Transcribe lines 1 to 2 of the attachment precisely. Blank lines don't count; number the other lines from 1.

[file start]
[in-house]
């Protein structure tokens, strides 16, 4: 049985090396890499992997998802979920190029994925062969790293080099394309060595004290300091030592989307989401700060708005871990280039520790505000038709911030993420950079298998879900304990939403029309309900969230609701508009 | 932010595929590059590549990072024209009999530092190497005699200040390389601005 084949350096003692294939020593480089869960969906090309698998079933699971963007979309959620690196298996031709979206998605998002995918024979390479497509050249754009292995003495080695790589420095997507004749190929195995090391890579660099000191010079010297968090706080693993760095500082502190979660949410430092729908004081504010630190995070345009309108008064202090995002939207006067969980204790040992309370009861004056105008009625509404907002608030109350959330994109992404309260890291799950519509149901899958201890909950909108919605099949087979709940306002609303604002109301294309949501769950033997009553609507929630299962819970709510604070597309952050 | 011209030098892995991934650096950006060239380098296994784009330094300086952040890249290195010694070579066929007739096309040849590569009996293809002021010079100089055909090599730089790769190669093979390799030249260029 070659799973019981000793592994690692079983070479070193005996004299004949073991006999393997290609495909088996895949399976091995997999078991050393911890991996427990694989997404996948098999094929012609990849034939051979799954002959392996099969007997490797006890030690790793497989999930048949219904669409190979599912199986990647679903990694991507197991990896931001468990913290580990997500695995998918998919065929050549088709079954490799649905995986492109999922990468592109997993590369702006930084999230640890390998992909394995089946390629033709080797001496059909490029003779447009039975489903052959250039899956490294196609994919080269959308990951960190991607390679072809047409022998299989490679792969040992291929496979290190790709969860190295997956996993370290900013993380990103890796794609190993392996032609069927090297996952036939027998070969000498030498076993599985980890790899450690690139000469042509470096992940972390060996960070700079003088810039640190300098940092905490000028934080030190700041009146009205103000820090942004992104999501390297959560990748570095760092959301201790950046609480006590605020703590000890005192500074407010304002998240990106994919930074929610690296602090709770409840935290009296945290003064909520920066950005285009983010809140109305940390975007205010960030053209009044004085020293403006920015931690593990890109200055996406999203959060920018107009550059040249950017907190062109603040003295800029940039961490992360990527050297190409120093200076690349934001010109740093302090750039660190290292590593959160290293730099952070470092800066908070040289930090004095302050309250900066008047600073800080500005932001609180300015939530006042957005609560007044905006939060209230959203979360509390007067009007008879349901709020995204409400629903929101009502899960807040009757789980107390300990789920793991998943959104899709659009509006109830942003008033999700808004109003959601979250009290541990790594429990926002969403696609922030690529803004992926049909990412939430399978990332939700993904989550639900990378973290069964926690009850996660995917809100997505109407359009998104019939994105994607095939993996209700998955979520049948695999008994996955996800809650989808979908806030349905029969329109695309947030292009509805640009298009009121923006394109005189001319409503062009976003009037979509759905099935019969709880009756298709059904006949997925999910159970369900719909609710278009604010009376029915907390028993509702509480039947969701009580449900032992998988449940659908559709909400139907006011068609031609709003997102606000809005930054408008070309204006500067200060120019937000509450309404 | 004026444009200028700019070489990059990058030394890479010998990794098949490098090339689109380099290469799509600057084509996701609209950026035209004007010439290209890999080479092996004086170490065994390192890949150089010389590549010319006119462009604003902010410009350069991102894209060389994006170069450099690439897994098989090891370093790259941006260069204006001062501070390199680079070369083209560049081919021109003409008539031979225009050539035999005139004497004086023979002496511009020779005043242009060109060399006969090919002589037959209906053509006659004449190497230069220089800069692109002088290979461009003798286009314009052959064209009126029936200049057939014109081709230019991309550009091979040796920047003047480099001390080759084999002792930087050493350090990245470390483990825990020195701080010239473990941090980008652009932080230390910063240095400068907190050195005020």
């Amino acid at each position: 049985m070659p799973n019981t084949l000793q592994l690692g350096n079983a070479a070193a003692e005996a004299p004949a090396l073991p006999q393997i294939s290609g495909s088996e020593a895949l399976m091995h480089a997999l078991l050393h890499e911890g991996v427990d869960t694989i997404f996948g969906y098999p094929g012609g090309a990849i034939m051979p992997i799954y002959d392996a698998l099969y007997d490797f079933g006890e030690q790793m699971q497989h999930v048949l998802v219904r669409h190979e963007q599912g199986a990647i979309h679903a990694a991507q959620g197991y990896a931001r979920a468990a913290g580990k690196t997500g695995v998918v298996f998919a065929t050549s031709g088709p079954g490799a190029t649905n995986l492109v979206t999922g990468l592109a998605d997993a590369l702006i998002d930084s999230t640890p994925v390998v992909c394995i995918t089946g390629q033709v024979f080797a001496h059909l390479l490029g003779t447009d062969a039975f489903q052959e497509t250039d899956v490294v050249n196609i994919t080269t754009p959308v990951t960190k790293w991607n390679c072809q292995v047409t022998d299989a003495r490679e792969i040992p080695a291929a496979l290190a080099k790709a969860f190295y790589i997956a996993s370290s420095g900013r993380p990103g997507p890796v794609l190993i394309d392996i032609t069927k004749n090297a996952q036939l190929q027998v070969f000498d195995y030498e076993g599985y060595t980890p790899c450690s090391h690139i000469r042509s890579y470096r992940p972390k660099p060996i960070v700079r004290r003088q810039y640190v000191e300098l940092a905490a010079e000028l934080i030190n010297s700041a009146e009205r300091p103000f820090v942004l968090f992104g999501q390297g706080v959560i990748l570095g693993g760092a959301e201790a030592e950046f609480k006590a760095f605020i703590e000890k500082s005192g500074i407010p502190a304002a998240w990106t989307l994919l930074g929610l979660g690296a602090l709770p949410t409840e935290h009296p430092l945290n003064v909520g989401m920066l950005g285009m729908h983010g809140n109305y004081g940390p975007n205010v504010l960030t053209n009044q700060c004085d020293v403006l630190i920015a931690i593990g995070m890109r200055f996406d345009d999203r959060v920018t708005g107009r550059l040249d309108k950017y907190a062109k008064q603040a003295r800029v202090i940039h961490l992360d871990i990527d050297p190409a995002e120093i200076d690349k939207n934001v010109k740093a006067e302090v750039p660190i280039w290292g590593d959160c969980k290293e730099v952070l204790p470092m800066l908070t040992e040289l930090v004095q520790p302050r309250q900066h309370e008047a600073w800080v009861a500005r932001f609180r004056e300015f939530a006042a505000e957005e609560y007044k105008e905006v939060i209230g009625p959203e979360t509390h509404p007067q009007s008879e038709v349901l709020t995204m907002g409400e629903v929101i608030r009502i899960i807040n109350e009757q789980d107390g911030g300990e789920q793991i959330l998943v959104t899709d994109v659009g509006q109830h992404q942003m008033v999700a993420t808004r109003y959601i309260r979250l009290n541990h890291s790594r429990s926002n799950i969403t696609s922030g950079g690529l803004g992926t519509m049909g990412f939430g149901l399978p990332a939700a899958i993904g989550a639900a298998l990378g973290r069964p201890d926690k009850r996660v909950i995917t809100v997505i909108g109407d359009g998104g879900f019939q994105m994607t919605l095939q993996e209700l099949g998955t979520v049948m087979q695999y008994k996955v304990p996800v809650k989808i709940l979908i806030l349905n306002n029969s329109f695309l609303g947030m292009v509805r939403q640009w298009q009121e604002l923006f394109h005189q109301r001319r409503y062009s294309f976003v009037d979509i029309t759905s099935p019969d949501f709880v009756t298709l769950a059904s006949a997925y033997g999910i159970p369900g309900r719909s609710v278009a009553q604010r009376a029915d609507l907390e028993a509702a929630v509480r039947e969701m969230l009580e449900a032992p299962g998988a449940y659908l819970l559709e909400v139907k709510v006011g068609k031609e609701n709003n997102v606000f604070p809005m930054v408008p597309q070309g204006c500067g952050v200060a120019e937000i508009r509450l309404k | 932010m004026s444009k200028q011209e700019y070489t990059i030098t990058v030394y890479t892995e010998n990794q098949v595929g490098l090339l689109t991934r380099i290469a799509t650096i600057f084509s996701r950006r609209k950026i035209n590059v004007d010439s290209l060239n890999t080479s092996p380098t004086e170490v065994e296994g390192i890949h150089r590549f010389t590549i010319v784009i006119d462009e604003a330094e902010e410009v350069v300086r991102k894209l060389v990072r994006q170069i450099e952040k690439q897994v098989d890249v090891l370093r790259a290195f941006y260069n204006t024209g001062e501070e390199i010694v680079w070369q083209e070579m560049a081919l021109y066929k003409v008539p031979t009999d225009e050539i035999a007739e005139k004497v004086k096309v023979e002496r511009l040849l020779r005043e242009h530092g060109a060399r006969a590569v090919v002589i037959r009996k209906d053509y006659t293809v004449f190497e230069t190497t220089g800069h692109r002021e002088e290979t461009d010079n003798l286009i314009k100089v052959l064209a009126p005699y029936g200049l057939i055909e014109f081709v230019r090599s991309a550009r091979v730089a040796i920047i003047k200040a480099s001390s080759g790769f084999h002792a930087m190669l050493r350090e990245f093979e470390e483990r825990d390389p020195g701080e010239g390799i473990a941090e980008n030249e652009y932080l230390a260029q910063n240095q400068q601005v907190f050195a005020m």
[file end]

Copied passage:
[in-house]
């Protein structure tokens, strides 16, 4: 049985090396890499992997998802979920190029994925062969790293080099394309060595004290300091030592989307989401700060708005871990280039520790505000038709911030993420950079298998879900304990939403029309309900969230609701508009 | 932010595929590059590549990072024209009999530092190497005699200040390389601005 084949350096003692294939020593480089869960969906090309698998079933699971963007979309959620690196298996031709979206998605998002995918024979390479497509050249754009292995003495080695790589420095997507004749190929195995090391890579660099000191010079010297968090706080693993760095500082502190979660949410430092729908004081504010630190995070345009309108008064202090995002939207006067969980204790040992309370009861004056105008009625509404907002608030109350959330994109992404309260890291799950519509149901899958201890909950909108919605099949087979709940306002609303604002109301294309949501769950033997009553609507929630299962819970709510604070597309952050 | 011209030098892995991934650096950006060239380098296994784009330094300086952040890249290195010694070579066929007739096309040849590569009996293809002021010079100089055909090599730089790769190669093979390799030249260029 070659799973019981000793592994690692079983070479070193005996004299004949073991006999393997290609495909088996895949399976091995997999078991050393911890991996427990694989997404996948098999094929012609990849034939051979799954002959392996099969007997490797006890030690790793497989999930048949219904669409190979599912199986990647679903990694991507197991990896931001468990913290580990997500695995998918998919065929050549088709079954490799649905995986492109999922990468592109997993590369702006930084999230640890390998992909394995089946390629033709080797001496059909490029003779447009039975489903052959250039899956490294196609994919080269959308990951960190991607390679072809047409022998299989490679792969040992291929496979290190790709969860190295997956996993370290900013993380990103890796794609190993392996032609069927090297996952036939027998070969000498030498076993599985980890790899450690690139000469042509470096992940972390060996960070700079003088810039640190300098940092905490000028934080030190700041009146009205103000820090942004992104999501390297959560990748570095760092959301201790950046609480006590605020703590000890005192500074407010304002998240990106994919930074929610690296602090709770409840935290009296945290003064909520920066950005285009983010809140109305940390975007205010960030053209009044004085020293403006920015931690593990890109200055996406999203959060920018107009550059040249950017907190062109603040003295800029940039961490992360990527050297190409120093200076690349934001010109740093302090750039660190290292590593959160290293730099952070470092800066908070040289930090004095302050309250900066008047600073800080500005932001609180300015939530006042957005609560007044905006939060209230959203979360509390007067009007008879349901709020995204409400629903929101009502899960807040009757789980107390300990789920793991998943959104899709659009509006109830942003008033999700808004109003959601979250009290541990790594429990926002969403696609922030690529803004992926049909990412939430399978990332939700993904989550639900990378973290069964926690009850996660995917809100997505109407359009998104019939994105994607095939993996209700998955979520049948695999008994996955996800809650989808979908806030349905029969329109695309947030292009509805640009298009009121923006394109005189001319409503062009976003009037979509759905099935019969709880009756298709059904006949997925999910159970369900719909609710278009604010009376029915907390028993509702509480039947969701009580449900032992998988449940659908559709909400139907006011068609031609709003997102606000809005930054408008070309204006500067200060120019937000509450309404 | 004026444009200028700019070489990059990058030394890479010998990794098949490098090339689109380099290469799509600057084509996701609209950026035209004007010439290209890999080479092996004086170490065994390192890949150089010389590549010319006119462009604003902010410009350069991102894209060389994006170069450099690439897994098989090891370093790259941006260069204006001062501070390199680079070369083209560049081919021109003409008539031979225009050539035999005139004497004086023979002496511009020779005043242009060109060399006969090919002589037959209906053509006659004449190497230069220089800069692109002088290979461009003798286009314009052959064209009126029936200049057939014109081709230019991309550009091979040796920047003047480099001390080759084999002792930087050493350090990245470390483990825990020195701080010239473990941090980008652009932080230390910063240095400068907190050195005020």